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New 52 in Review: Week 2

Christopher Holden continues a series reviewing the New 52 with…


In this first issue of Batman and Robin, the main focus is the budding relationship between Bruce and Damian; both as a father and son, and as crime fighting partners. Expecting development primarily in Damian’s personality, I was surprised to find a great deal of growth in the character of Bruce Wayne. Coming into acceptance that he is now a father, Bruce is finally able to let go of the tragic death of his parents and begin to cherish the life they lived instead of focusing on how they died.

In order to symbolize this change in perspective, Bruce takes Damian to Crime Alley on the anniversary of his parents’ death, announcing that it will be for the last time, and that from now on, they will remember his parents by celebrating their wedding anniversary. Alluding to classic Batman (Adam West), the Batpoles are brought back into continuity, and an explanation is given as to why setting a grandfather clock at a certain time opens the hidden entrance to them. The action is this issue is limited and only acts as a precursor for a larger story that will deal, in some way, with Batman Inc. Exploring the new dynamics of the famous duo, Batman and Robin is written strongly, and promises a journey that will take the characters to new places.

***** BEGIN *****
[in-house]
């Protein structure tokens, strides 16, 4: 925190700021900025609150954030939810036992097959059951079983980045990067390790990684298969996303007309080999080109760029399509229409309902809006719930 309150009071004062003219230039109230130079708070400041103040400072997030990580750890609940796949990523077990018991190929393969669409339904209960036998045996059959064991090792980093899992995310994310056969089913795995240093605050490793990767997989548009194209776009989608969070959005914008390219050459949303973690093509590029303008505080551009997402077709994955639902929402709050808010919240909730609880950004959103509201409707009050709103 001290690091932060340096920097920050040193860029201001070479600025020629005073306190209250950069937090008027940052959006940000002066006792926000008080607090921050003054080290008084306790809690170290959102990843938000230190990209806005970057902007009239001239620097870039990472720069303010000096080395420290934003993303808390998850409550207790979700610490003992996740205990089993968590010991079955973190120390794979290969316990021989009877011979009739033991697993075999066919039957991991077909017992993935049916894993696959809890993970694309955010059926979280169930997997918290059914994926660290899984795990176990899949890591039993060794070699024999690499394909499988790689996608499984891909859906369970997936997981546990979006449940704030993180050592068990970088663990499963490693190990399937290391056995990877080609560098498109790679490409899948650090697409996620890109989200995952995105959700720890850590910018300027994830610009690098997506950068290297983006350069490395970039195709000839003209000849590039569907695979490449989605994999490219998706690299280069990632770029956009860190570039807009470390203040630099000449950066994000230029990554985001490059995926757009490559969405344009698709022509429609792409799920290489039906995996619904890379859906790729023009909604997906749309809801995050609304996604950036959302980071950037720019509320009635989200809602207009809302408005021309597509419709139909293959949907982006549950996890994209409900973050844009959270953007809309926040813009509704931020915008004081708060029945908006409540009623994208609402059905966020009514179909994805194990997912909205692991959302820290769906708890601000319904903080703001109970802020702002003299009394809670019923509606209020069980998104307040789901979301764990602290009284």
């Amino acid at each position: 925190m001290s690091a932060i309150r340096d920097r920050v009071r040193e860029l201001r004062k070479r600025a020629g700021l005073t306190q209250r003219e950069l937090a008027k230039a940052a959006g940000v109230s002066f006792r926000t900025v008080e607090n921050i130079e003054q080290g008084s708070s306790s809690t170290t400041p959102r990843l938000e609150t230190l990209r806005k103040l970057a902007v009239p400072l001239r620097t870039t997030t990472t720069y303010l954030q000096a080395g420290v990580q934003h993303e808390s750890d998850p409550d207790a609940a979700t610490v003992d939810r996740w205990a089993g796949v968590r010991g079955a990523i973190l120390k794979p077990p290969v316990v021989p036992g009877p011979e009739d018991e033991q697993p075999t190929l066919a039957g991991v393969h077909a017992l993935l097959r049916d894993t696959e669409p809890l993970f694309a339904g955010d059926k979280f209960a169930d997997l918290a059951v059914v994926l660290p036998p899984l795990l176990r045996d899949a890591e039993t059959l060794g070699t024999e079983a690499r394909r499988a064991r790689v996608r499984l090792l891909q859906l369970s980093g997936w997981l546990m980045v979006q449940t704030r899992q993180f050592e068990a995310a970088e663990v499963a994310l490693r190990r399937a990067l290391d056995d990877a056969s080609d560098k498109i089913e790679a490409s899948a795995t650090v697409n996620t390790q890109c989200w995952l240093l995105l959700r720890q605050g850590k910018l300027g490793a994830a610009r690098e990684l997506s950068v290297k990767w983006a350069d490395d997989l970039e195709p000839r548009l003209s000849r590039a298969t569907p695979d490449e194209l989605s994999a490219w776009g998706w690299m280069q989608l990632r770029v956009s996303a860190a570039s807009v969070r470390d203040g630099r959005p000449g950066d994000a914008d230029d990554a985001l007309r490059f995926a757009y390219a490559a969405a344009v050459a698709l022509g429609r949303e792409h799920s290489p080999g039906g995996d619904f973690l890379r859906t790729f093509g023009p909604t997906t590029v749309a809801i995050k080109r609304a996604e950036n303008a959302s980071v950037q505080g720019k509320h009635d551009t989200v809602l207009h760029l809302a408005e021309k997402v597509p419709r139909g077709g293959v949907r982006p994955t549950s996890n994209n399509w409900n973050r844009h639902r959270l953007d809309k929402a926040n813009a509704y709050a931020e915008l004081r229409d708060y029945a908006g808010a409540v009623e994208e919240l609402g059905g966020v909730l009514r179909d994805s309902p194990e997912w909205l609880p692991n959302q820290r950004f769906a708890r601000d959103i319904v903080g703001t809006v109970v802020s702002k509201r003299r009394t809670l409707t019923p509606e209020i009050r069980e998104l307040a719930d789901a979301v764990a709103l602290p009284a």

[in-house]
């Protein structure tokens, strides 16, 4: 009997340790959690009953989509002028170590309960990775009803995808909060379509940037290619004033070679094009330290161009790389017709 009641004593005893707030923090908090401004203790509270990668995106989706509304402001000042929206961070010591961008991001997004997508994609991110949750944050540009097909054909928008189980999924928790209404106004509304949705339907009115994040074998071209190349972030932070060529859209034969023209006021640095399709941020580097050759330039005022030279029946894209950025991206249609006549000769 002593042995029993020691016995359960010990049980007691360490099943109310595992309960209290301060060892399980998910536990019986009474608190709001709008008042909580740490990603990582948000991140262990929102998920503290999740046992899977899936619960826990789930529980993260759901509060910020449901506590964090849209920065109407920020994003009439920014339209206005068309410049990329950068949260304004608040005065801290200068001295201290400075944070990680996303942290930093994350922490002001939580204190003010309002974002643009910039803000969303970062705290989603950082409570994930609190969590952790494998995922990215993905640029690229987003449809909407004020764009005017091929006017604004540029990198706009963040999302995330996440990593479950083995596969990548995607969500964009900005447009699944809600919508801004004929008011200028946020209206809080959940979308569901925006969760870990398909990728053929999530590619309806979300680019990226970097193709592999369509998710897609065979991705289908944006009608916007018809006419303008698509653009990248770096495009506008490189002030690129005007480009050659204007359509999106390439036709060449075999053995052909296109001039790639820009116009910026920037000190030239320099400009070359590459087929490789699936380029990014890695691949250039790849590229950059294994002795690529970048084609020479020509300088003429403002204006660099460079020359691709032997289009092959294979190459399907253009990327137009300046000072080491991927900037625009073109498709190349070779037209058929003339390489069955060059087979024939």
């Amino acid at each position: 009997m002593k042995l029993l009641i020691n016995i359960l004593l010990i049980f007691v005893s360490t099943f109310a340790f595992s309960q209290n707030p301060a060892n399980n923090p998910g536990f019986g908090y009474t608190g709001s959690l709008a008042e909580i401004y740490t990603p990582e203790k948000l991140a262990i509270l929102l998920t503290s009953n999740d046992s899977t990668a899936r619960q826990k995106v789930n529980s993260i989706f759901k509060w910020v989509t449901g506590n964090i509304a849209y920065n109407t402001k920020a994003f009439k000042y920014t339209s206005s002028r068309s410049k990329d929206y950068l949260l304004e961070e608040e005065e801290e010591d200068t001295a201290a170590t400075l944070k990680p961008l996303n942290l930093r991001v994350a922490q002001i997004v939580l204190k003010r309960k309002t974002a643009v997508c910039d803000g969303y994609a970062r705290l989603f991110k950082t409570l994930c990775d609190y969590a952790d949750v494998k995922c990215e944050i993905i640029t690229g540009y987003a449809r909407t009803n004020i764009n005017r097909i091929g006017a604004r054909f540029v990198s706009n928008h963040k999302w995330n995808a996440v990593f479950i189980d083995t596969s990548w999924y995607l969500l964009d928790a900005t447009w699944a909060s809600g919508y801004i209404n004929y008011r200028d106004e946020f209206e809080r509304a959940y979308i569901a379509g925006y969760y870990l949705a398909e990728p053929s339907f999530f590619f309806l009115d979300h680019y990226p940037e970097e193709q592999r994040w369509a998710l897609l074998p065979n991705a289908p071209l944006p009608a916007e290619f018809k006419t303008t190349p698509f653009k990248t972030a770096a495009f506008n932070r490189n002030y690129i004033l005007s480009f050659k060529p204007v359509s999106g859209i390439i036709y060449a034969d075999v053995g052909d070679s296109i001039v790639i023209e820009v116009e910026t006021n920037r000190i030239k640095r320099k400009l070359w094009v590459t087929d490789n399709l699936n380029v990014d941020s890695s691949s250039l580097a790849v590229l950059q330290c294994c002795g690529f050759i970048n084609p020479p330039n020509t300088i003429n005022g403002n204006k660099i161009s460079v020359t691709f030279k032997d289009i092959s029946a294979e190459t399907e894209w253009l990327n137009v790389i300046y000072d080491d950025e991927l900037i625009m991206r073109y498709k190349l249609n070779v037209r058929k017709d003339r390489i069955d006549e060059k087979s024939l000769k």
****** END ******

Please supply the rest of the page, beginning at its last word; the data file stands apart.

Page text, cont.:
After six years of waiting, Batwoman has finally received her own title and it has been well worth the wait. Beautifully drawn, every page is a work of art. Flowing seamlessly, the art and dialouge mesh together to tell the story in an endless series of splashpages that feel like a lucid dream. The tightly knit connection between the art and writing allowed for the author to fill in the audience with the characters’ history, without bogging them down with excessive dialogue.